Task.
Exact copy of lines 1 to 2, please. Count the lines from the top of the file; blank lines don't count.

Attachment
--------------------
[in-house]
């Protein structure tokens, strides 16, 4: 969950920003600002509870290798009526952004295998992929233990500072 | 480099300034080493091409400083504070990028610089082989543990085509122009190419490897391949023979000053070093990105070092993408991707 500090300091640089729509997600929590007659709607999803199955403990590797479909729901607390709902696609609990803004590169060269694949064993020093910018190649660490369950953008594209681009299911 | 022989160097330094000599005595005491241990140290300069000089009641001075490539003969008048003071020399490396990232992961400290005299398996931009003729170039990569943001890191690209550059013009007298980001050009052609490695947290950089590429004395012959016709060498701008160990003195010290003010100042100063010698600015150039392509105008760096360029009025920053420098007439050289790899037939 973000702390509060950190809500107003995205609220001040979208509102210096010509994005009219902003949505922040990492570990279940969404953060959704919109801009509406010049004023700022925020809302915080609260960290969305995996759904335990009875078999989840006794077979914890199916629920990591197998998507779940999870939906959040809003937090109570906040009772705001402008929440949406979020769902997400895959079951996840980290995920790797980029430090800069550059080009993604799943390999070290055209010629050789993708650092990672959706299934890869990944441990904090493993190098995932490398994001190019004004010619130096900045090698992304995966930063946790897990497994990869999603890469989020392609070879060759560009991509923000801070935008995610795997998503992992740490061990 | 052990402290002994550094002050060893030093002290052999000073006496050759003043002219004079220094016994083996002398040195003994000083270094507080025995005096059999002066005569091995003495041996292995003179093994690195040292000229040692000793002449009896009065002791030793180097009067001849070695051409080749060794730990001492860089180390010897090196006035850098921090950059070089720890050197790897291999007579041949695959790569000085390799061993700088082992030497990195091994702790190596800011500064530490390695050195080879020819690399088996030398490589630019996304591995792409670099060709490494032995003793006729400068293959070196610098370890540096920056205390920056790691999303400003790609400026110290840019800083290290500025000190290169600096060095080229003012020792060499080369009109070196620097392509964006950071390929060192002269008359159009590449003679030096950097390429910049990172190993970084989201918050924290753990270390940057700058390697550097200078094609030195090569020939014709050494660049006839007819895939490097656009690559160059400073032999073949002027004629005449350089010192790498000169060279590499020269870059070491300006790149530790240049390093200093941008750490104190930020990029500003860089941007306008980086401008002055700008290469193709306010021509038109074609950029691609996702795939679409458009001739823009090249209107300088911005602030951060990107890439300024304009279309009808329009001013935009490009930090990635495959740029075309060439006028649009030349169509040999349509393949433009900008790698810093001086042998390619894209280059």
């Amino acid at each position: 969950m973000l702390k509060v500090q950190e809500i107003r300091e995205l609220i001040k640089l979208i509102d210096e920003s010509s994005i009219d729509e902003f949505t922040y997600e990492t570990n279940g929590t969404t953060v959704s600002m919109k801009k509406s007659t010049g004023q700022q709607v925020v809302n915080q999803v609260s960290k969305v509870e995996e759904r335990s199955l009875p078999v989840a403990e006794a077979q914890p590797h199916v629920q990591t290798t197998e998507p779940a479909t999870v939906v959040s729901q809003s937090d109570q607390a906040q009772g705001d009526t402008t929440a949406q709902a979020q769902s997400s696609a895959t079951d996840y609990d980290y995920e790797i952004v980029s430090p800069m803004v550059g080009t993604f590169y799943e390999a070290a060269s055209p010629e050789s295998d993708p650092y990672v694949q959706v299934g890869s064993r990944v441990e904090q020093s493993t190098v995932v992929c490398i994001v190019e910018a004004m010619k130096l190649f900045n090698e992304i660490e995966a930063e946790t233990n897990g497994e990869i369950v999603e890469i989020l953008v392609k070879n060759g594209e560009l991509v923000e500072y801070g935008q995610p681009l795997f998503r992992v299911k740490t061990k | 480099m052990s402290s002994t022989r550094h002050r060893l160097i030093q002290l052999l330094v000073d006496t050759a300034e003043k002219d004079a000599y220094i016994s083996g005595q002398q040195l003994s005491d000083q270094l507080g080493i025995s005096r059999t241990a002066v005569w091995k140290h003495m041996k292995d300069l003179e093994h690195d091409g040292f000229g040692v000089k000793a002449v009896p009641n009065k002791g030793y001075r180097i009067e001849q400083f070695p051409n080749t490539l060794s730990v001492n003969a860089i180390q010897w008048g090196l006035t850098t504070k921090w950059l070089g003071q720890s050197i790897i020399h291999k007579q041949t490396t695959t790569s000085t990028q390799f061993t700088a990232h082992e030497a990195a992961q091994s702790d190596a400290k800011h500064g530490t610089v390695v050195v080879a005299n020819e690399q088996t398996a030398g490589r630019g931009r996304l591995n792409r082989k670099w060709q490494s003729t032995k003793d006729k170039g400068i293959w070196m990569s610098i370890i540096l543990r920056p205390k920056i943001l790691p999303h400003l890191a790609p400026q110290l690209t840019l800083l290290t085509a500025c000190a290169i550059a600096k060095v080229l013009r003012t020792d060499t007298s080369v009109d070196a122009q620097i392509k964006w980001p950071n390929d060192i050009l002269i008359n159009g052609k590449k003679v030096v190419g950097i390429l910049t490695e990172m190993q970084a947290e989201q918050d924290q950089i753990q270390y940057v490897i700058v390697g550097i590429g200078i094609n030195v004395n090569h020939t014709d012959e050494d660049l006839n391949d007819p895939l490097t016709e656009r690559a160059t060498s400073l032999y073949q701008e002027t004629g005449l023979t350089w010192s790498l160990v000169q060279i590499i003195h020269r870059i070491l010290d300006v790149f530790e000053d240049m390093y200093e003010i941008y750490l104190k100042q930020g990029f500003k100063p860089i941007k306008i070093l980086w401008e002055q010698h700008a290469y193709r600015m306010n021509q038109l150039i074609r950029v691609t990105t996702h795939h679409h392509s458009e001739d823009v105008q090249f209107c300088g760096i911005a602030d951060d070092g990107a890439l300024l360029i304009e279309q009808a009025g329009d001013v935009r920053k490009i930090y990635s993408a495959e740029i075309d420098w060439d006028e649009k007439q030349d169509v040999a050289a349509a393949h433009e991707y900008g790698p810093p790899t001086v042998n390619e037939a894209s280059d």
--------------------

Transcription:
[in-house]
């Protein structure tokens, strides 16, 4: 969950920003600002509870290798009526952004295998992929233990500072 | 480099300034080493091409400083504070990028610089082989543990085509122009190419490897391949023979000053070093990105070092993408991707 500090300091640089729509997600929590007659709607999803199955403990590797479909729901607390709902696609609990803004590169060269694949064993020093910018190649660490369950953008594209681009299911 | 022989160097330094000599005595005491241990140290300069000089009641001075490539003969008048003071020399490396990232992961400290005299398996931009003729170039990569943001890191690209550059013009007298980001050009052609490695947290950089590429004395012959016709060498701008160990003195010290003010100042100063010698600015150039392509105008760096360029009025920053420098007439050289790899037939 973000702390509060950190809500107003995205609220001040979208509102210096010509994005009219902003949505922040990492570990279940969404953060959704919109801009509406010049004023700022925020809302915080609260960290969305995996759904335990009875078999989840006794077979914890199916629920990591197998998507779940999870939906959040809003937090109570906040009772705001402008929440949406979020769902997400895959079951996840980290995920790797980029430090800069550059080009993604799943390999070290055209010629050789993708650092990672959706299934890869990944441990904090493993190098995932490398994001190019004004010619130096900045090698992304995966930063946790897990497994990869999603890469989020392609070879060759560009991509923000801070935008995610795997998503992992740490061990 | 052990402290002994550094002050060893030093002290052999000073006496050759003043002219004079220094016994083996002398040195003994000083270094507080025995005096059999002066005569091995003495041996292995003179093994690195040292000229040692000793002449009896009065002791030793180097009067001849070695051409080749060794730990001492860089180390010897090196006035850098921090950059070089720890050197790897291999007579041949695959790569000085390799061993700088082992030497990195091994702790190596800011500064530490390695050195080879020819690399088996030398490589630019996304591995792409670099060709490494032995003793006729400068293959070196610098370890540096920056205390920056790691999303400003790609400026110290840019800083290290500025000190290169600096060095080229003012020792060499080369009109070196620097392509964006950071390929060192002269008359159009590449003679030096950097390429910049990172190993970084989201918050924290753990270390940057700058390697550097200078094609030195090569020939014709050494660049006839007819895939490097656009690559160059400073032999073949002027004629005449350089010192790498000169060279590499020269870059070491300006790149530790240049390093200093941008750490104190930020990029500003860089941007306008980086401008002055700008290469193709306010021509038109074609950029691609996702795939679409458009001739823009090249209107300088911005602030951060990107890439300024304009279309009808329009001013935009490009930090990635495959740029075309060439006028649009030349169509040999349509393949433009900008790698810093001086042998390619894209280059």